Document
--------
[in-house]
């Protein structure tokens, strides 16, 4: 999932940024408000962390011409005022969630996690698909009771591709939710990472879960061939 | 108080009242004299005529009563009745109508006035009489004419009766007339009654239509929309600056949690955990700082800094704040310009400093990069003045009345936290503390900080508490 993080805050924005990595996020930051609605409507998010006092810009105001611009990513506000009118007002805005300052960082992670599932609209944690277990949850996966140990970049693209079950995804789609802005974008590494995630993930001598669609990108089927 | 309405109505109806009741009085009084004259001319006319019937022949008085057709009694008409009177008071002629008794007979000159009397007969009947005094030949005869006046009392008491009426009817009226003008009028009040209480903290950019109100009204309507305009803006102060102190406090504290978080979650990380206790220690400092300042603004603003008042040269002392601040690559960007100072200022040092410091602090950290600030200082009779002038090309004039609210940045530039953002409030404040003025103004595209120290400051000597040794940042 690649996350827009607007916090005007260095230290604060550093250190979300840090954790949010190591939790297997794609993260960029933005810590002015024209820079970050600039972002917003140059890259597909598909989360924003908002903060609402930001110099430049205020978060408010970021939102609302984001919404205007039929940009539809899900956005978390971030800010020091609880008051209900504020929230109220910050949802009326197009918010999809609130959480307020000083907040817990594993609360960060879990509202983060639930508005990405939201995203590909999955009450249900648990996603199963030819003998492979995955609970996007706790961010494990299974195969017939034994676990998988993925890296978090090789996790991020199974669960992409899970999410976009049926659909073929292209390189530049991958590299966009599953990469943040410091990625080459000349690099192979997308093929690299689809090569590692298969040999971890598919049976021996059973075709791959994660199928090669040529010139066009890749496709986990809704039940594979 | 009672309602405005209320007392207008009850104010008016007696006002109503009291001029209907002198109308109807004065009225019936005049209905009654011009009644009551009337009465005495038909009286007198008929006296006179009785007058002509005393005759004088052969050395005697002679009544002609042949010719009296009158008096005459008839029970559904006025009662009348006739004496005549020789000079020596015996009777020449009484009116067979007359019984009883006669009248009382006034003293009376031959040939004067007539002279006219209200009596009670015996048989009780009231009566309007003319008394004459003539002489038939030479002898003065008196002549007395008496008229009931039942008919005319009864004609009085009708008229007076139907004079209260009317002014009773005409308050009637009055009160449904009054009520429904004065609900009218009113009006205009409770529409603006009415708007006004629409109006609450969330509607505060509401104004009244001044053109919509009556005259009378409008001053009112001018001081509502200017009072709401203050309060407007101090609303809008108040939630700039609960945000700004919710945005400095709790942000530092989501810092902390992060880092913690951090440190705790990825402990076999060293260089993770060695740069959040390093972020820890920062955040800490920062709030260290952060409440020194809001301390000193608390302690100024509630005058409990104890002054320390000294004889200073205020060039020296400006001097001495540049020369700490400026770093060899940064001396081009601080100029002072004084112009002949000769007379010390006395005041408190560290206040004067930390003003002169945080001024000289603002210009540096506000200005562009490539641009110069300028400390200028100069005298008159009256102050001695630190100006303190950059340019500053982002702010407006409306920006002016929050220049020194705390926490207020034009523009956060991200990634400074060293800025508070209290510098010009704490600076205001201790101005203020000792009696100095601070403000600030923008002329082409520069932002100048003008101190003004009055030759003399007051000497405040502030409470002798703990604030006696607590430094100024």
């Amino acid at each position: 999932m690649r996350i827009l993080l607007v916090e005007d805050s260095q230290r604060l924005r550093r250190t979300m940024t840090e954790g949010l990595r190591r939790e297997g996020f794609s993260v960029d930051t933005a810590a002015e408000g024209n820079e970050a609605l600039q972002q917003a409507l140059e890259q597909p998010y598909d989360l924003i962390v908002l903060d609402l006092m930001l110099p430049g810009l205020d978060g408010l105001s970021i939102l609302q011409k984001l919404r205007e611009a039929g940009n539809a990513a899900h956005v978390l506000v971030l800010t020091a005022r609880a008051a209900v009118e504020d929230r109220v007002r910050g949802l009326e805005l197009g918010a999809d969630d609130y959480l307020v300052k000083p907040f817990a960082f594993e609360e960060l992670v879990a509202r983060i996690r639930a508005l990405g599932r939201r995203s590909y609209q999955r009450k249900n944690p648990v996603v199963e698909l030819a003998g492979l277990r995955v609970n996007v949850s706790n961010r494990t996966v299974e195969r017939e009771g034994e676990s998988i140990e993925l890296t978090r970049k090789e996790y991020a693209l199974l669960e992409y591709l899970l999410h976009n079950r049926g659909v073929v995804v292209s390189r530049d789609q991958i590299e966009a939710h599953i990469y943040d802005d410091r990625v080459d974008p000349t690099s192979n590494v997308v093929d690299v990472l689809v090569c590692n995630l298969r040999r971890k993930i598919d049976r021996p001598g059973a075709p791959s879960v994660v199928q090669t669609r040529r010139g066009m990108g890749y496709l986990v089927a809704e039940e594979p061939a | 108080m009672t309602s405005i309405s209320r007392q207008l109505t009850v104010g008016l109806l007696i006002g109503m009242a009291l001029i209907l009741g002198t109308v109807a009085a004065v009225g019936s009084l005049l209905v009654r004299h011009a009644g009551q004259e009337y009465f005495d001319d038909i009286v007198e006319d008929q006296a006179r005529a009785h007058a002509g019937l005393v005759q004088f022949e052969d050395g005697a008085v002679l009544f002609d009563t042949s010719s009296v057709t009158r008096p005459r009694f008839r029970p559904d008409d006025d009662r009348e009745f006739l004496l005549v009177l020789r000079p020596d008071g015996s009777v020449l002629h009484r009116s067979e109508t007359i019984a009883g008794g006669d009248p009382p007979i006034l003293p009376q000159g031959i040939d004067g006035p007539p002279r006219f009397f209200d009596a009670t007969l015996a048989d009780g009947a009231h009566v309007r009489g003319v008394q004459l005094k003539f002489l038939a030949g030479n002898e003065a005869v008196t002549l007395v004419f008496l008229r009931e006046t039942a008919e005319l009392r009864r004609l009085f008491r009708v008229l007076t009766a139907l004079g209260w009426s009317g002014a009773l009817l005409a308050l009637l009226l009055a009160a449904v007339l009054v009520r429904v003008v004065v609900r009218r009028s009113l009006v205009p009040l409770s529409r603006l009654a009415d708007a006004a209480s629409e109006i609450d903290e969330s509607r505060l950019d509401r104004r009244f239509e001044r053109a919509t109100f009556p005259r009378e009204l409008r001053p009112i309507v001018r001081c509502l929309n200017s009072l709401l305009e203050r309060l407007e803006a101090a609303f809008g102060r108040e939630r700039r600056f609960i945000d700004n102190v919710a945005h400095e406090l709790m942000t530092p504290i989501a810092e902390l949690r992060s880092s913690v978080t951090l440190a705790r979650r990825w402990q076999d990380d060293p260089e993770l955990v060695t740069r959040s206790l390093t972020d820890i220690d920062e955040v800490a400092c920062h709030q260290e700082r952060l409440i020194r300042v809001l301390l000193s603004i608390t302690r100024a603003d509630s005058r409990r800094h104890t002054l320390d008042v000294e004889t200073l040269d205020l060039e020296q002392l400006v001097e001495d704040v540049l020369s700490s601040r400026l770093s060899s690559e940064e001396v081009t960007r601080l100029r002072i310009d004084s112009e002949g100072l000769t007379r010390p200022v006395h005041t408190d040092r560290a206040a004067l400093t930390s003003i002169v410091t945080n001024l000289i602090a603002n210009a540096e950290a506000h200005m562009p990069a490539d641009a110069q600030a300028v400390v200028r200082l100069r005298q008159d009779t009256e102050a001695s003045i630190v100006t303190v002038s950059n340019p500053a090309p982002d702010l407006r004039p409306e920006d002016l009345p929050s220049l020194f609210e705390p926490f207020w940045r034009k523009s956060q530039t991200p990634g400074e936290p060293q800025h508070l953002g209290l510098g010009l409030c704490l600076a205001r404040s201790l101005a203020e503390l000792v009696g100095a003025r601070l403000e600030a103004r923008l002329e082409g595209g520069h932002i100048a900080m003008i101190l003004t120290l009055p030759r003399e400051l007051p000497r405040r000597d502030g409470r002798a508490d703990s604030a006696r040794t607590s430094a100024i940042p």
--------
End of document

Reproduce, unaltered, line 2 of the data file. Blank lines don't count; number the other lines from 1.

């Protein structure tokens, strides 16, 4: 999932940024408000962390011409005022969630996690698909009771591709939710990472879960061939 | 108080009242004299005529009563009745109508006035009489004419009766007339009654239509929309600056949690955990700082800094704040310009400093990069003045009345936290503390900080508490 993080805050924005990595996020930051609605409507998010006092810009105001611009990513506000009118007002805005300052960082992670599932609209944690277990949850996966140990970049693209079950995804789609802005974008590494995630993930001598669609990108089927 | 309405109505109806009741009085009084004259001319006319019937022949008085057709009694008409009177008071002629008794007979000159009397007969009947005094030949005869006046009392008491009426009817009226003008009028009040209480903290950019109100009204309507305009803006102060102190406090504290978080979650990380206790220690400092300042603004603003008042040269002392601040690559960007100072200022040092410091602090950290600030200082009779002038090309004039609210940045530039953002409030404040003025103004595209120290400051000597040794940042 690649996350827009607007916090005007260095230290604060550093250190979300840090954790949010190591939790297997794609993260960029933005810590002015024209820079970050600039972002917003140059890259597909598909989360924003908002903060609402930001110099430049205020978060408010970021939102609302984001919404205007039929940009539809899900956005978390971030800010020091609880008051209900504020929230109220910050949802009326197009918010999809609130959480307020000083907040817990594993609360960060879990509202983060639930508005990405939201995203590909999955009450249900648990996603199963030819003998492979995955609970996007706790961010494990299974195969017939034994676990998988993925890296978090090789996790991020199974669960992409899970999410976009049926659909073929292209390189530049991958590299966009599953990469943040410091990625080459000349690099192979997308093929690299689809090569590692298969040999971890598919049976021996059973075709791959994660199928090669040529010139066009890749496709986990809704039940594979 | 009672309602405005209320007392207008009850104010008016007696006002109503009291001029209907002198109308109807004065009225019936005049209905009654011009009644009551009337009465005495038909009286007198008929006296006179009785007058002509005393005759004088052969050395005697002679009544002609042949010719009296009158008096005459008839029970559904006025009662009348006739004496005549020789000079020596015996009777020449009484009116067979007359019984009883006669009248009382006034003293009376031959040939004067007539002279006219209200009596009670015996048989009780009231009566309007003319008394004459003539002489038939030479002898003065008196002549007395008496008229009931039942008919005319009864004609009085009708008229007076139907004079209260009317002014009773005409308050009637009055009160449904009054009520429904004065609900009218009113009006205009409770529409603006009415708007006004629409109006609450969330509607505060509401104004009244001044053109919509009556005259009378409008001053009112001018001081509502200017009072709401203050309060407007101090609303809008108040939630700039609960945000700004919710945005400095709790942000530092989501810092902390992060880092913690951090440190705790990825402990076999060293260089993770060695740069959040390093972020820890920062955040800490920062709030260290952060409440020194809001301390000193608390302690100024509630005058409990104890002054320390000294004889200073205020060039020296400006001097001495540049020369700490400026770093060899940064001396081009601080100029002072004084112009002949000769007379010390006395005041408190560290206040004067930390003003002169945080001024000289603002210009540096506000200005562009490539641009110069300028400390200028100069005298008159009256102050001695630190100006303190950059340019500053982002702010407006409306920006002016929050220049020194705390926490207020034009523009956060991200990634400074060293800025508070209290510098010009704490600076205001201790101005203020000792009696100095601070403000600030923008002329082409520069932002100048003008101190003004009055030759003399007051000497405040502030409470002798703990604030006696607590430094100024």